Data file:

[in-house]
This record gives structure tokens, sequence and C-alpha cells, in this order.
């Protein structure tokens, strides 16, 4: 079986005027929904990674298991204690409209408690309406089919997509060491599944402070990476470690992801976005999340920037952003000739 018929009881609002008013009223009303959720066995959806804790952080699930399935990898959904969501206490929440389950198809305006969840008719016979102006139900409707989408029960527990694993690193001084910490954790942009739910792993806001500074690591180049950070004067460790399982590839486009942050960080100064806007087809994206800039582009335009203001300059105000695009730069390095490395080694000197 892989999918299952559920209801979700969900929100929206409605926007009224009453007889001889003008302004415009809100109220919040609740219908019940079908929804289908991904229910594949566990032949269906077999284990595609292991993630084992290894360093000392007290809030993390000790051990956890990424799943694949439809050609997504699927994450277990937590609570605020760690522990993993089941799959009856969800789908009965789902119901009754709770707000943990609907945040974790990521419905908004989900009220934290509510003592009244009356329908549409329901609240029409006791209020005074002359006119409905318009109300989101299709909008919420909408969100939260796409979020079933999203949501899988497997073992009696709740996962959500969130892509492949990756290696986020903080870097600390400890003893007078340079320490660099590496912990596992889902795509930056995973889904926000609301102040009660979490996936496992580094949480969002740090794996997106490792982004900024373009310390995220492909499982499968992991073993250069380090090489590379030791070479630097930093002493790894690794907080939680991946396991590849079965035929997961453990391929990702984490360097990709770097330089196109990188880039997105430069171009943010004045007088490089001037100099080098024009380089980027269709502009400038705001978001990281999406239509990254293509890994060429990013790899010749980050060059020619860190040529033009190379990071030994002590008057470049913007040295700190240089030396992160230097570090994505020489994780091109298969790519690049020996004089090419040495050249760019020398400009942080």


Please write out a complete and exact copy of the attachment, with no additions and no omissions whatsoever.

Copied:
[in-house]
This record gives structure tokens, sequence and C-alpha cells, in this order.
């Protein structure tokens, strides 16, 4: 079986005027929904990674298991204690409209408690309406089919997509060491599944402070990476470690992801976005999340920037952003000739 018929009881609002008013009223009303959720066995959806804790952080699930399935990898959904969501206490929440389950198809305006969840008719016979102006139900409707989408029960527990694993690193001084910490954790942009739910792993806001500074690591180049950070004067460790399982590839486009942050960080100064806007087809994206800039582009335009203001300059105000695009730069390095490395080694000197 892989999918299952559920209801979700969900929100929206409605926007009224009453007889001889003008302004415009809100109220919040609740219908019940079908929804289908991904229910594949566990032949269906077999284990595609292991993630084992290894360093000392007290809030993390000790051990956890990424799943694949439809050609997504699927994450277990937590609570605020760690522990993993089941799959009856969800789908009965789902119901009754709770707000943990609907945040974790990521419905908004989900009220934290509510003592009244009356329908549409329901609240029409006791209020005074002359006119409905318009109300989101299709909008919420909408969100939260796409979020079933999203949501899988497997073992009696709740996962959500969130892509492949990756290696986020903080870097600390400890003893007078340079320490660099590496912990596992889902795509930056995973889904926000609301102040009660979490996936496992580094949480969002740090794996997106490792982004900024373009310390995220492909499982499968992991073993250069380090090489590379030791070479630097930093002493790894690794907080939680991946396991590849079965035929997961453990391929990702984490360097990709770097330089196109990188880039997105430069171009943010004045007088490089001037100099080098024009380089980027269709502009400038705001978001990281999406239509990254293509890994060429990013790899010749980050060059020619860190040529033009190379990071030994002590008057470049913007040295700190240089030396992160230097570090994505020489994780091109298969790519690049020996004089090419040495050249760019020398400009942080």